It probably would have been worthwhile to pursue dual-differential designs further - but as for pursuing designs like the Hitachi application notes, or the Kenwood "feedback amok" monsters, it likely would have been a waste of your time.

>The second differential in the dual differential did not work as well with a current source and a current mirror worked better, probably due to current starvation of the next stage (especially in the case of power amps.)<

Is it possible to be more specific? Do you mean that your second differentials worked better with a current-mirror feeding the emittors instead of a normal current-source? Or are you referring to the signal-summing current-mirror after the second differential?

regards, jonathan carr
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Old 24th January 2003, 04:55 PM   #19
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Jonathan,

I ment a current source on the tail of the differential and a current mirror on the collectors (2nd. differential)

Jam
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Old 24th January 2003, 05:41 PM   #20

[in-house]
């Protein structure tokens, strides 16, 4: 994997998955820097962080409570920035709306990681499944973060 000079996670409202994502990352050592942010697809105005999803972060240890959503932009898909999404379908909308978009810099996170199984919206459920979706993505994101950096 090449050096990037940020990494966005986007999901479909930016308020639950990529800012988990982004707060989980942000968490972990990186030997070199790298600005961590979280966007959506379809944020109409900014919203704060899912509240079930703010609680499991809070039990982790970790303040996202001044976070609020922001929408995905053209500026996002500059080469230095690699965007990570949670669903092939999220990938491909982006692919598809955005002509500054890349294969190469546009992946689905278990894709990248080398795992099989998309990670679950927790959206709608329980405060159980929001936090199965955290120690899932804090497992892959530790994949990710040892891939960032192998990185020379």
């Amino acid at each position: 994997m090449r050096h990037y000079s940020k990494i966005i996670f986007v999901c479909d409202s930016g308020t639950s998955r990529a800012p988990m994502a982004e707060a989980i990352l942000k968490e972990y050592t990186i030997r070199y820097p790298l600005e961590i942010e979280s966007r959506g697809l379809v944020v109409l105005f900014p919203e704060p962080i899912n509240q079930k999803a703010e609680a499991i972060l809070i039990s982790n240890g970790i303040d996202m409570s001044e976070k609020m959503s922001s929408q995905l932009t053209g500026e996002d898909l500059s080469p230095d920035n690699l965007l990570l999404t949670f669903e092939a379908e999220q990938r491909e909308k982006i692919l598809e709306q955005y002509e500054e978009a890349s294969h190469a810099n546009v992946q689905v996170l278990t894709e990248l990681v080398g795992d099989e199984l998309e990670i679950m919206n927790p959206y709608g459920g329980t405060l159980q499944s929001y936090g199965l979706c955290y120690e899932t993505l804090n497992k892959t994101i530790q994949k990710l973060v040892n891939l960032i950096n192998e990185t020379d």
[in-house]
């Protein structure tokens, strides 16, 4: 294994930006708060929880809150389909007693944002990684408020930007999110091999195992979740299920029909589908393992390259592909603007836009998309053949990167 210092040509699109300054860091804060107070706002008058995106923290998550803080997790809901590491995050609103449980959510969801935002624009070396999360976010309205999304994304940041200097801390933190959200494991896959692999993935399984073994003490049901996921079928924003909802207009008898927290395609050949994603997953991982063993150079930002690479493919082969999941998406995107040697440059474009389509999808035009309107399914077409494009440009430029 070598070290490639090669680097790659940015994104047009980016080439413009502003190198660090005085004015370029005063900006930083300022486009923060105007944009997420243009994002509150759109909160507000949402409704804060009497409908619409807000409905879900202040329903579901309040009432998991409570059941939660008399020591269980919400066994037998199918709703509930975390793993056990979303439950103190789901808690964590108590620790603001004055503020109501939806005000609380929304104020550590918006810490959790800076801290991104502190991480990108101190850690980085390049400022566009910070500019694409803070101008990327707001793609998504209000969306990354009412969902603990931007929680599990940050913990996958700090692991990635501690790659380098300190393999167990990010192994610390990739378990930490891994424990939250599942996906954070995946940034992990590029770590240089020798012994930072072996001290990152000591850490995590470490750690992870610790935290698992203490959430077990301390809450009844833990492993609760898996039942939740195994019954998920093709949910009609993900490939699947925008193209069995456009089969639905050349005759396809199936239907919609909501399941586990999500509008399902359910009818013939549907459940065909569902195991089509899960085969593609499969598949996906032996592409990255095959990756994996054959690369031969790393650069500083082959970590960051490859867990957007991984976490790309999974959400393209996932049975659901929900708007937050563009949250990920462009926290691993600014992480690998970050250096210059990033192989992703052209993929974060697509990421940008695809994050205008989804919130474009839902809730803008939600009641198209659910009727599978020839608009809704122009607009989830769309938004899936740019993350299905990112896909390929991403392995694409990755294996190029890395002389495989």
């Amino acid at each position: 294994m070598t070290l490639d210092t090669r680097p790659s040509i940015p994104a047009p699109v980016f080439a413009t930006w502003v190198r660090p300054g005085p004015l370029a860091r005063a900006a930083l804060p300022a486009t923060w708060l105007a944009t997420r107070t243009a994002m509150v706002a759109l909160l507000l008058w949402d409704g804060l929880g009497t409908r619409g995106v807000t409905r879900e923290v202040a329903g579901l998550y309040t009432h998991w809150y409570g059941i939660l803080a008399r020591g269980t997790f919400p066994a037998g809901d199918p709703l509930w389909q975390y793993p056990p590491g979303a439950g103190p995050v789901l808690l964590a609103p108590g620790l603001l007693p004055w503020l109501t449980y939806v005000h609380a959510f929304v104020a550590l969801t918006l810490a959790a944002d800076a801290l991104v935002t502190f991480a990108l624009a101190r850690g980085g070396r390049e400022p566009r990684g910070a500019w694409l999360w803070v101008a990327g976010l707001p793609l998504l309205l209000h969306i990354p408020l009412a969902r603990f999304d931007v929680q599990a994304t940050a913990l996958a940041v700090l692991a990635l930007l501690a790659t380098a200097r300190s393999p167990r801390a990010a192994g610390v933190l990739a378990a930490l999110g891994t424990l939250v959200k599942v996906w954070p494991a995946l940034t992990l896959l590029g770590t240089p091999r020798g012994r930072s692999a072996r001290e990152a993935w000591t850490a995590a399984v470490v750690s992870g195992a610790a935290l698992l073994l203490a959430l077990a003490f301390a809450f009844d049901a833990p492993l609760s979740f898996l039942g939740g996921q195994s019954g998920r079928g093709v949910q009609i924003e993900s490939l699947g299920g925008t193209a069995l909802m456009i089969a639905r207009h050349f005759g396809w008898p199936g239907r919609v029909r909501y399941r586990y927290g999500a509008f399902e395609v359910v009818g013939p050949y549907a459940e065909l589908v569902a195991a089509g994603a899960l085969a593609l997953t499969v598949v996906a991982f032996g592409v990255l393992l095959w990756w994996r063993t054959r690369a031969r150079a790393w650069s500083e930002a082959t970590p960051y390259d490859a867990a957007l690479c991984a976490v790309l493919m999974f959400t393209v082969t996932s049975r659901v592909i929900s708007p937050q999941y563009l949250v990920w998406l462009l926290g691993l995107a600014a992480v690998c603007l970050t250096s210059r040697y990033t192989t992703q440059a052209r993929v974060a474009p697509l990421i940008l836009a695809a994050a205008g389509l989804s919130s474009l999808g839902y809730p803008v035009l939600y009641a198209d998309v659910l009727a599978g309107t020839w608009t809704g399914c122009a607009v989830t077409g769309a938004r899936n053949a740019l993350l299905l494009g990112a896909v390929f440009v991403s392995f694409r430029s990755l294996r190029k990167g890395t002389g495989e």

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Jam:

"Current starvation" could mean different things, depending on whether you are using a MOSFET or BJT output stage, and in case of the latter, the hfe of the devices, and whether you are using some sort of Darlington or compound transistor arrangement. But as long as you aren't trying to drive a low hfe BJT directly from the collectors of the second differential, and as long as you push enough current through the first and second differentials (you may have to tolerate some extra noise), you should not have any major problems.

I usually use current sources to feed both differentials. To some extent, the amount of current from a current source will change according to the voltage across it. Also, the output impedance of a current source isn't all that high. For these reasons, I cascode any current source intended for an application that I consider to be critical. The cascode bases are fixed, and ensure that the current from the current sources remains constant under all conditions.

I agree that a current mirror works well on the collectors of the second differential. I prefer a current mirror to resistors in this location, and I prefer a Wilson to a Widlar. But even a Wilson has its problems (manifested as poor PSRR). Because the underlying cause is the Early voltage of the devices, the problem remains the same whether the Wilson mirror is used with a dual differential or a folded-cascode. And this is why I was asking if anyone knew of a comprehensive collection of SPICE files.

regards, jonathan carr